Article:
Last week, DSSG fellow Peter Landwehr went to one of Enroll America’s tabling events at Richton Park, IL, and watched how it went. The event was a standard Enroll America information session, with a volunteer sitting behind a table at a library, handing out information to passersby, and getting their contact information in turn. Here is one of the “commit cards” that the woman behind the table was handing out:
The bullet points listed on this form—that financial help is available for many, that you can get free help, and that you might be eligible for a special enrollment period because of extenuating life circumstance—are the cornerstones of Enroll America’s message. Enroll is a national, nonpartisan not-for-profit, whose mission is to get everyone in the country enrolled in health insurance on the federal and state exchanges mandated by the Affordable Care Act (ACA). Last year, during the first open enrollment period, their organization and other efforts helped over half of the previously uninsured population in the United States find subsidized insurance opportunities thanks to the ACA.
The second open enrollment period begins this November, and the DSSG team (Peter Landwehr, Diana Palsetia, James Savage, Sam Zhang and mentor Tom Plagge), are working with Enroll America on new strategies to reach the remaining uninsured. Enroll’s GetCoveredAmerica campaign played no small part in getting those first eight million people covered, and we’re excited to apply the troves of data collected from that first campaign to make the second even more successful.
As explained to us by David Elin, Enroll’s state director for Illinois, they believe that the best way to get people to register for healthcare is the personal touch. They want to reach out to individuals who express an interest in buying insurance on the exchange and do everything they can to make sure that that process goes as smoothly as possible.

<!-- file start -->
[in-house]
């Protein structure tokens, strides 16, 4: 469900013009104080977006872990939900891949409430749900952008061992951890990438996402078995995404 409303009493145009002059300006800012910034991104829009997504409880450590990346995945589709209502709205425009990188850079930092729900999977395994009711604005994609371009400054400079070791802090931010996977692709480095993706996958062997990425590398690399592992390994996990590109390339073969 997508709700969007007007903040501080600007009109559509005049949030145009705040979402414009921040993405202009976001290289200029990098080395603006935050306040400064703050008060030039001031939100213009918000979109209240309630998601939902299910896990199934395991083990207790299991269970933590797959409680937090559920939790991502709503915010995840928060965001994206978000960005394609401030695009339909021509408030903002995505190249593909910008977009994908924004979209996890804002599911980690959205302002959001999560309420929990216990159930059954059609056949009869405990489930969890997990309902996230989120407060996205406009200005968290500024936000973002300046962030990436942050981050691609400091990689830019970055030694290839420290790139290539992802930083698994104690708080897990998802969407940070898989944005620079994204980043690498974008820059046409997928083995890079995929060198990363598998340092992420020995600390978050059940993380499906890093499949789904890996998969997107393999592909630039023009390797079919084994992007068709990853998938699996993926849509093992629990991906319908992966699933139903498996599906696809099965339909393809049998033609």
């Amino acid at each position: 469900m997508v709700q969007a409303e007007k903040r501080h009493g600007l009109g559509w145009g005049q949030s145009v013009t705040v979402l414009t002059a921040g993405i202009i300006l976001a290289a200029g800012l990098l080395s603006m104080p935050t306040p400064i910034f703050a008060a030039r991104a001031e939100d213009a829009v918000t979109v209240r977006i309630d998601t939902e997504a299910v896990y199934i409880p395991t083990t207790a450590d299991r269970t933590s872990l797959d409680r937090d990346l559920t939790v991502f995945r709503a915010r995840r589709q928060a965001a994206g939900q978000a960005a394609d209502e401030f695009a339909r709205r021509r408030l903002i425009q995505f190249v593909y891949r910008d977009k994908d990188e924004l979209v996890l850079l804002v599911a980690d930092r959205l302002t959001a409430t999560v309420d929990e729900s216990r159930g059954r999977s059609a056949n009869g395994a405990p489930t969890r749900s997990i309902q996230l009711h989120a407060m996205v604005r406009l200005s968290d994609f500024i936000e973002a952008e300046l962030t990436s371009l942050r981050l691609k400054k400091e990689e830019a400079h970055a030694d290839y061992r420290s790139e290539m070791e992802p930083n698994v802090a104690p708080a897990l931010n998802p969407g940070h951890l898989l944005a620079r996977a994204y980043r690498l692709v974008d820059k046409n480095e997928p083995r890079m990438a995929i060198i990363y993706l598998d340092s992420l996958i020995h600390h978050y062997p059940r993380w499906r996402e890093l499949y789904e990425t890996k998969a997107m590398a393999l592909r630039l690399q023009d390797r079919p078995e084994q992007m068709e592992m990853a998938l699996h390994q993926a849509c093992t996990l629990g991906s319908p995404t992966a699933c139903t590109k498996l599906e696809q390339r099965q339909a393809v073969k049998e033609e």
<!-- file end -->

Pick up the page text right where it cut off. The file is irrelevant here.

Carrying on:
During the last enrollment period, they scored individuals based on their likelihood of already being insured. This helped them decide where they should locate their campaigns and where they should try making phone calls. The members of Enroll to whom we’ve spoken have termed this “warm” calling because of their ability to estimate peoples’ needs for insurance.
Now Enroll wants to try and make its calls even warmer by approximating the probability that being contacted by Enroll will encourage an individual to actually sign up for insurance. We’ve called this variable “persuadability.” We’re creating this variable by building a model for the people contacted by Enroll during its outreach cycle, and another model over the people who weren’t, and predicting whether they ultimately bought insurance. Then, by feeding each individual through the opposite model, we can see which individuals were likely to have acted differently in the counterfactual world.
Expanding the Search
While Enroll’s data gives us some important advantages, it suffers from one critical weakness: it comes from people who we know are interested in getting insurance. The goal of the second enrollment period is to find individuals who are out of the way, who don’t know that the ACA exists, or who have no idea that it applies to them.
Unlike the first year of the GetCoveredAmerica campaign, we also have access to a treasure trove of information from the last enrollment period. There are over three million contact points between Enroll America and consumers, as well as a dozen messaging studies and randomized, controlled experiments.
For example, proportionally fewer uninsured Latinos enrolled in the first period than the rest of the U.S. population. According to Enroll America research, this population feels alienated when the message isn’t presented in the correct language. So the second major objective of our project is to create a model to figure out which families prefer to be contacted in Spanish–and not all Latino families do.
To start looking for effective methods for reaching this population, we built a correlation matrix of subsample of features from Enroll America’s Latino survey data. Listed across the top and the left-hand side are features collected from the survey and other data sources, such as whether the respondent prefers Spanish or English, whether they’re a homeowner, registered to vote, and household income. Each box then represents how highly two of these features correlate with, darker blue indicating a positive correlation and darker red indicating a negative correlation.
Looking at this graphic, we realized a person’s preferred language was not predicted strongly by any individual feature in the data set. We then explored other methods, such as a LASSO regression, to find combinations of features that have more predictive power for selecting the right language for outreach.
This is just one example of the types of exploratory data analysis we’ve been doing to understand our data on a high level. We are also looking at whether people are eligible for subsidies under the Affordable Care Act, and for the most promising geographic locations for Enroll to hold events like the one Peter attended in Richton Park.
At this point, we’re well into the initial work of data science: reading through database tables, coming up with hypotheses, and building prototype models. We’ve got a great project, some excellent material to work with, and a positive outlook.